There are big arguments in Northern Ireland about whether dealing with the past is part of enabling the present and the future, or whether we have to ‘leave the past behind us and get on with the future’.
History shows that eventually, countries which have emerged from conflict, as the North has, just have to deal with their past. Wrong done and hurt suffered has to be acknowledged. There has to be a recognition that everyone is subject to the rule of law and that no one is above or beyond the law. On that basis a new solid foundation will emerge and a more sustainable future can be built.
Our leading politicians have thus far shown themselves unable to do what must be done. Sinn Féin and the DUP argue endlessly in the media about each other, but there is no positive leadership to bring our people into the living of a common shared future.
We have had so many attempts – Healing Through Remembering (HRR), the Eames-Bradley Report, and the recent Haass talks all came to approximately the same conclusions: that we need multiple solutions to the problems of the past, solutions which recognise pain, which allow stories to be told, which provide support for those whose terrible injuries were life changing and who have not been properly looked after by the state. We need support for their carers too, and we need an independent investigative process which will bring before the law those who can be made accountable, and will tell as much as can be told about all the other deaths of the Troubles, no matter what embarrassment or inconvenience that may cause to anyone or any government.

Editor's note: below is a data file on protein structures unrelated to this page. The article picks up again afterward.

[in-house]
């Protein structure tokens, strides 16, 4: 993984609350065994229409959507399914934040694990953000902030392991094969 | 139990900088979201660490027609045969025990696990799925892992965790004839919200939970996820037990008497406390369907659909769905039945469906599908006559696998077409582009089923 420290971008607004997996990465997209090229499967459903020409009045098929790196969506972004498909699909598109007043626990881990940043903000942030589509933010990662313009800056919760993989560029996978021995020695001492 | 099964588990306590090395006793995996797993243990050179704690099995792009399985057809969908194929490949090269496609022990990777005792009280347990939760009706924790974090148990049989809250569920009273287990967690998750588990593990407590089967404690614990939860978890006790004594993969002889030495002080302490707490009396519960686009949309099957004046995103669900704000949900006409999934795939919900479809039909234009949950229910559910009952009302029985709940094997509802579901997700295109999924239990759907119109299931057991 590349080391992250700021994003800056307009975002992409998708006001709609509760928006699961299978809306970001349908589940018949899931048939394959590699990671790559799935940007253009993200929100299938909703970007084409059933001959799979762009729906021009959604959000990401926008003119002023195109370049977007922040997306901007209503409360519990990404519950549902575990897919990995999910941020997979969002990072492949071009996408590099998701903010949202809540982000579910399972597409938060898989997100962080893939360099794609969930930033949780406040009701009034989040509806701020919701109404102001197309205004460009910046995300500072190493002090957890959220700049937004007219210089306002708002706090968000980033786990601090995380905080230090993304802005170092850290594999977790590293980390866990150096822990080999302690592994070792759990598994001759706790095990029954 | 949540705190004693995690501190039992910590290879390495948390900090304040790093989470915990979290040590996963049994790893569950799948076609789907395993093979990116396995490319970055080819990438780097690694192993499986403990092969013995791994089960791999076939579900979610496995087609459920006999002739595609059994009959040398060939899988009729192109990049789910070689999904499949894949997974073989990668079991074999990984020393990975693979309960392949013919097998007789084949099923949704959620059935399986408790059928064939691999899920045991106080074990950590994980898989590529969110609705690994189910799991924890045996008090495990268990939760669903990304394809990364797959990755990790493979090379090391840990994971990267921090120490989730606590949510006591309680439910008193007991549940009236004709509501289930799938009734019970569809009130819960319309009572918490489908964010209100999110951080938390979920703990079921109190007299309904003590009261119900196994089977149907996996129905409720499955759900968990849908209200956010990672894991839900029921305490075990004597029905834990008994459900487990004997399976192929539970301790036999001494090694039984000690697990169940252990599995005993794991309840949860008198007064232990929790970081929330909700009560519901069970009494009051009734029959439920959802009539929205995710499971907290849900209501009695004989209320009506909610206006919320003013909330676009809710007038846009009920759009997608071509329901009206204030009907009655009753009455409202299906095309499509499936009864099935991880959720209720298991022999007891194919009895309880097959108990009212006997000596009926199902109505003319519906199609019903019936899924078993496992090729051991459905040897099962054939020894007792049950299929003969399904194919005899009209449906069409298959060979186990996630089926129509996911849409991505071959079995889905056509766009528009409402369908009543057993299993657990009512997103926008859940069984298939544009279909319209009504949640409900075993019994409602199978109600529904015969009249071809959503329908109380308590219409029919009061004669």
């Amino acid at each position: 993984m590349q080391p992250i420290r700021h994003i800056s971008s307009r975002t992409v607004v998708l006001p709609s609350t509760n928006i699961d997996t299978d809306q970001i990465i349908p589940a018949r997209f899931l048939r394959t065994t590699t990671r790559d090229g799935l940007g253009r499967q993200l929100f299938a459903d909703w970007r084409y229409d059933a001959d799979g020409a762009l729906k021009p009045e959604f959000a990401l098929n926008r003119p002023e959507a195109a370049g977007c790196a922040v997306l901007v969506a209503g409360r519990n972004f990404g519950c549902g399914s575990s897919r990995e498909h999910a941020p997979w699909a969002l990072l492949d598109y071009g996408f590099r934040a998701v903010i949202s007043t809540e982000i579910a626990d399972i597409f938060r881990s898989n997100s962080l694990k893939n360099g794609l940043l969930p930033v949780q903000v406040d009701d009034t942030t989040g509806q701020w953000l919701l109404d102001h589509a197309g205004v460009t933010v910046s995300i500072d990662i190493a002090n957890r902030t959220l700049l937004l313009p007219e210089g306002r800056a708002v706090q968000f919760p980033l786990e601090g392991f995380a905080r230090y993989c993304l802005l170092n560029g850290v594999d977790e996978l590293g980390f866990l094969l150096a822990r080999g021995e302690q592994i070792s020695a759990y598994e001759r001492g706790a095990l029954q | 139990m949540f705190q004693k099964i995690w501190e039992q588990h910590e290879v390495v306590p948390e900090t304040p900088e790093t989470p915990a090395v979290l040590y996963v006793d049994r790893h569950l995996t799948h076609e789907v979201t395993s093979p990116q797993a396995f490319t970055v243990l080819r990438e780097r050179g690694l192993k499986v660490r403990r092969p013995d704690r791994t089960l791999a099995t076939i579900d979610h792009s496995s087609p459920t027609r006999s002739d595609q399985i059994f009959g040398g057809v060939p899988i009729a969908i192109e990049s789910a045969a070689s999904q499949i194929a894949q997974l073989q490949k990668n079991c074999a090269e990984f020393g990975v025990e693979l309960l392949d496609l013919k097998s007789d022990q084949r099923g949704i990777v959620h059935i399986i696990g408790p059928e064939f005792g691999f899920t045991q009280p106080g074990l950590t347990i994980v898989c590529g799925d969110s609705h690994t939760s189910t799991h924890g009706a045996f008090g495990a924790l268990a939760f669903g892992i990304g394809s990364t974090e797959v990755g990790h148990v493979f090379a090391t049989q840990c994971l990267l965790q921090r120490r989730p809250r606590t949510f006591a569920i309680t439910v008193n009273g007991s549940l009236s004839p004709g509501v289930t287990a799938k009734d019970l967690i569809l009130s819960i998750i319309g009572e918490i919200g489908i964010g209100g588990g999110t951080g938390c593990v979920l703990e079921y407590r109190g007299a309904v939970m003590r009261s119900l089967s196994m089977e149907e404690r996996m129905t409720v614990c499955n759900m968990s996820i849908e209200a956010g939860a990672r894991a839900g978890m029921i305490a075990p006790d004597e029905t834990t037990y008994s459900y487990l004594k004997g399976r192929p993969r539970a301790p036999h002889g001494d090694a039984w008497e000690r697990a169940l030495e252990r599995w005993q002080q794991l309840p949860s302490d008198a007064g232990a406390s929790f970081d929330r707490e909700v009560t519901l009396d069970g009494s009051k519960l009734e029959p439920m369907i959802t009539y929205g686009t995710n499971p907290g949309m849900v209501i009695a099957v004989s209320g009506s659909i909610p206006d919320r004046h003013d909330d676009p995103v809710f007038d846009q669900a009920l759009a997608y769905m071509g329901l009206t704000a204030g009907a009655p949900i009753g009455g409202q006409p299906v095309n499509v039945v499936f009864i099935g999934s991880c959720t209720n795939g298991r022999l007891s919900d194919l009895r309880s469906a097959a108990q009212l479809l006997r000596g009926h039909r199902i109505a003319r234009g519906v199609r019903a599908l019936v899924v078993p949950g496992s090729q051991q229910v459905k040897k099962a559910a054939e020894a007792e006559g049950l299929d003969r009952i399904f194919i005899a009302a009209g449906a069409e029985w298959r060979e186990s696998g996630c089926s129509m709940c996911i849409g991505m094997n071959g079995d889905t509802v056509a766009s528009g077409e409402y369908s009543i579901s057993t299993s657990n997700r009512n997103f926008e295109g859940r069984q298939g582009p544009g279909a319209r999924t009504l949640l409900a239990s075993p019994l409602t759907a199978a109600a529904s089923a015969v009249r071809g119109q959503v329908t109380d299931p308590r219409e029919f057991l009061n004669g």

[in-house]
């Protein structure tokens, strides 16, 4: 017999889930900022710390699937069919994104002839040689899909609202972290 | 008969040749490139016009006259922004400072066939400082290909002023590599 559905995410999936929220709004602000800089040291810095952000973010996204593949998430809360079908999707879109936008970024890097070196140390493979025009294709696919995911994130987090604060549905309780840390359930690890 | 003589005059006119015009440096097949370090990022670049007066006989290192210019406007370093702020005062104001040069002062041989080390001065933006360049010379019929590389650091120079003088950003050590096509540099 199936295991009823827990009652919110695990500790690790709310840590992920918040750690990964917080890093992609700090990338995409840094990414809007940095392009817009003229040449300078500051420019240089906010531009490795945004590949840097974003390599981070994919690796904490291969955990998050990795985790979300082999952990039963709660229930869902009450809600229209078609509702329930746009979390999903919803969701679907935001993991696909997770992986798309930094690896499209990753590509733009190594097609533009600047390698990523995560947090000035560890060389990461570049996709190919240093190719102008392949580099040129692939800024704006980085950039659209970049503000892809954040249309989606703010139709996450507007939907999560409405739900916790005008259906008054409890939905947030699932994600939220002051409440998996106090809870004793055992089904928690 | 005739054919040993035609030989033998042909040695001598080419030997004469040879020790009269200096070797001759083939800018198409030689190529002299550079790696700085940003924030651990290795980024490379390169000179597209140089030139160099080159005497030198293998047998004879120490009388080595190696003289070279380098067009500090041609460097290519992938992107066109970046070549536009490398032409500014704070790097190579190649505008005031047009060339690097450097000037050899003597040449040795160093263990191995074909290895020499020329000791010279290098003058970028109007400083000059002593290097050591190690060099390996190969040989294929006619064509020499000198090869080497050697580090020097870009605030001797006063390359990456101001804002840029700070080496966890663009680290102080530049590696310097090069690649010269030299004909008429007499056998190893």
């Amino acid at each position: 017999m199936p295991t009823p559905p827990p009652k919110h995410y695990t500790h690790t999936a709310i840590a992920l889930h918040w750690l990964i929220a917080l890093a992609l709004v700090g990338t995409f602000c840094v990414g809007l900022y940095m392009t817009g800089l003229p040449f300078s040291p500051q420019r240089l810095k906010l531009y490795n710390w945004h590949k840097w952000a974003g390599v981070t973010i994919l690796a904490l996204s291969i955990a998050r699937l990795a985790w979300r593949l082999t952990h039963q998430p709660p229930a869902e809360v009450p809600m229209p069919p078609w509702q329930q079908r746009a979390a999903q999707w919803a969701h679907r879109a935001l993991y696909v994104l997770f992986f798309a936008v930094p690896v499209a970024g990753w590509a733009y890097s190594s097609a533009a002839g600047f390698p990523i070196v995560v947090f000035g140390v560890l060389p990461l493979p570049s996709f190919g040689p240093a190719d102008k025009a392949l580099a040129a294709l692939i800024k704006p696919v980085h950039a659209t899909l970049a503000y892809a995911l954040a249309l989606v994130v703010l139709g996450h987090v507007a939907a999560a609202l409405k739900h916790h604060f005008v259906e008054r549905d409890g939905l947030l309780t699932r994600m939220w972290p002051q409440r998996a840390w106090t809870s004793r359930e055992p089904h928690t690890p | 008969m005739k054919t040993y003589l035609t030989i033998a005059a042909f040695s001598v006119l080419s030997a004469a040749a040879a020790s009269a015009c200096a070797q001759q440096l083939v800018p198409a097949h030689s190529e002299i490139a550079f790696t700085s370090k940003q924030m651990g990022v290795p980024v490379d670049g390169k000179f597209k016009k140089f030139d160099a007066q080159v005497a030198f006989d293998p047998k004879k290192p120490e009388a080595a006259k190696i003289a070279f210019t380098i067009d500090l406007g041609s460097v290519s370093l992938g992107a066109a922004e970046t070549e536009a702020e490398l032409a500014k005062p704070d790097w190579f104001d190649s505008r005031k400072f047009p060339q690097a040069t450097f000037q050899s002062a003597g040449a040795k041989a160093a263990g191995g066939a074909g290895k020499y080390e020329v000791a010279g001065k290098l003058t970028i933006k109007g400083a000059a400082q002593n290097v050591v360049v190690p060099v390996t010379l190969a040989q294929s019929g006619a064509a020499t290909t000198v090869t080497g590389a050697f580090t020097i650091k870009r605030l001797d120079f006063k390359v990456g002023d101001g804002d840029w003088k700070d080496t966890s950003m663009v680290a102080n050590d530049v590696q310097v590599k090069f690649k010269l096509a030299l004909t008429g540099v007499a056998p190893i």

The problem that those who want to close down the past do not seem to understand is that for many of those who have suffered grievous wrong, and have been affected by the most serious crimes, what happened remains part of the present.
Last week saw the report by the Police Ombudsman on his investigation into the death of a good man, Sgt Joseph Campbell, murdered because he was doing his duty. It is an investigation which I started as Police Ombudsman when his son came to make a complaint in 2002. The investigation took far too long and involved me making a request for a change in the law in 2005 to allow us to carry out further inquiries. That alone took nearly three years. It was a difficult investigation, yet many people came forward to give evidence and to assist the inquiry. Some former and serving police officers helped the inquiry, other retired officers who might have provided information refused to help.